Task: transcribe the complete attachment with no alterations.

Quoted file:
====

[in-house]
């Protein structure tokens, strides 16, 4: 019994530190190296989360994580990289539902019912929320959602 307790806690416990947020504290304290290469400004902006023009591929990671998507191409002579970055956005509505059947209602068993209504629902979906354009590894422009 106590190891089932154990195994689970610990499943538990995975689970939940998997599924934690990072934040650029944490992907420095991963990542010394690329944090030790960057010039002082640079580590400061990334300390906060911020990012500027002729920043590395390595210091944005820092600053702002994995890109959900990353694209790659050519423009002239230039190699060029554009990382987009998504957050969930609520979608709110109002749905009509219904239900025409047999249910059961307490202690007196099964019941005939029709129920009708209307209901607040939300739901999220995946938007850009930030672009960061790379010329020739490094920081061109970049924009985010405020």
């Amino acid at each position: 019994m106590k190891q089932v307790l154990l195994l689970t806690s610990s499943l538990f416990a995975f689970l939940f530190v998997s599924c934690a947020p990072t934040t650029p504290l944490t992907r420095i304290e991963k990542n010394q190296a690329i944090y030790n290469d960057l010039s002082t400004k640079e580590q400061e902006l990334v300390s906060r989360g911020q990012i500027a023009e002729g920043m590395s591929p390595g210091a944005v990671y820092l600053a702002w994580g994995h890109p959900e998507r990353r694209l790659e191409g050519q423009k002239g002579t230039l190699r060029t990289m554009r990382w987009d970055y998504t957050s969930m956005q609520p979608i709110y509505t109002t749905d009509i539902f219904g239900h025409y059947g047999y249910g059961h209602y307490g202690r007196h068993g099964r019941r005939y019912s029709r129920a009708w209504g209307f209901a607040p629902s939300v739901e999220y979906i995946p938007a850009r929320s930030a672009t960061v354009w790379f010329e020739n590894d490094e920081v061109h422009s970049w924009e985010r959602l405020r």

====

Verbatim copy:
[in-house]
């Protein structure tokens, strides 16, 4: 019994530190190296989360994580990289539902019912929320959602 307790806690416990947020504290304290290469400004902006023009591929990671998507191409002579970055956005509505059947209602068993209504629902979906354009590894422009 106590190891089932154990195994689970610990499943538990995975689970939940998997599924934690990072934040650029944490992907420095991963990542010394690329944090030790960057010039002082640079580590400061990334300390906060911020990012500027002729920043590395390595210091944005820092600053702002994995890109959900990353694209790659050519423009002239230039190699060029554009990382987009998504957050969930609520979608709110109002749905009509219904239900025409047999249910059961307490202690007196099964019941005939029709129920009708209307209901607040939300739901999220995946938007850009930030672009960061790379010329020739490094920081061109970049924009985010405020």
């Amino acid at each position: 019994m106590k190891q089932v307790l154990l195994l689970t806690s610990s499943l538990f416990a995975f689970l939940f530190v998997s599924c934690a947020p990072t934040t650029p504290l944490t992907r420095i304290e991963k990542n010394q190296a690329i944090y030790n290469d960057l010039s002082t400004k640079e580590q400061e902006l990334v300390s906060r989360g911020q990012i500027a023009e002729g920043m590395s591929p390595g210091a944005v990671y820092l600053a702002w994580g994995h890109p959900e998507r990353r694209l790659e191409g050519q423009k002239g002579t230039l190699r060029t990289m554009r990382w987009d970055y998504t957050s969930m956005q609520p979608i709110y509505t109002t749905d009509i539902f219904g239900h025409y059947g047999y249910g059961h209602y307490g202690r007196h068993g099964r019941r005939y019912s029709r129920a009708w209504g209307f209901a607040p629902s939300v739901e999220y979906i995946p938007a850009r929320s930030a672009t960061v354009w790379f010329e020739n590894d490094e920081v061109h422009s970049w924009e985010r959602l405020r």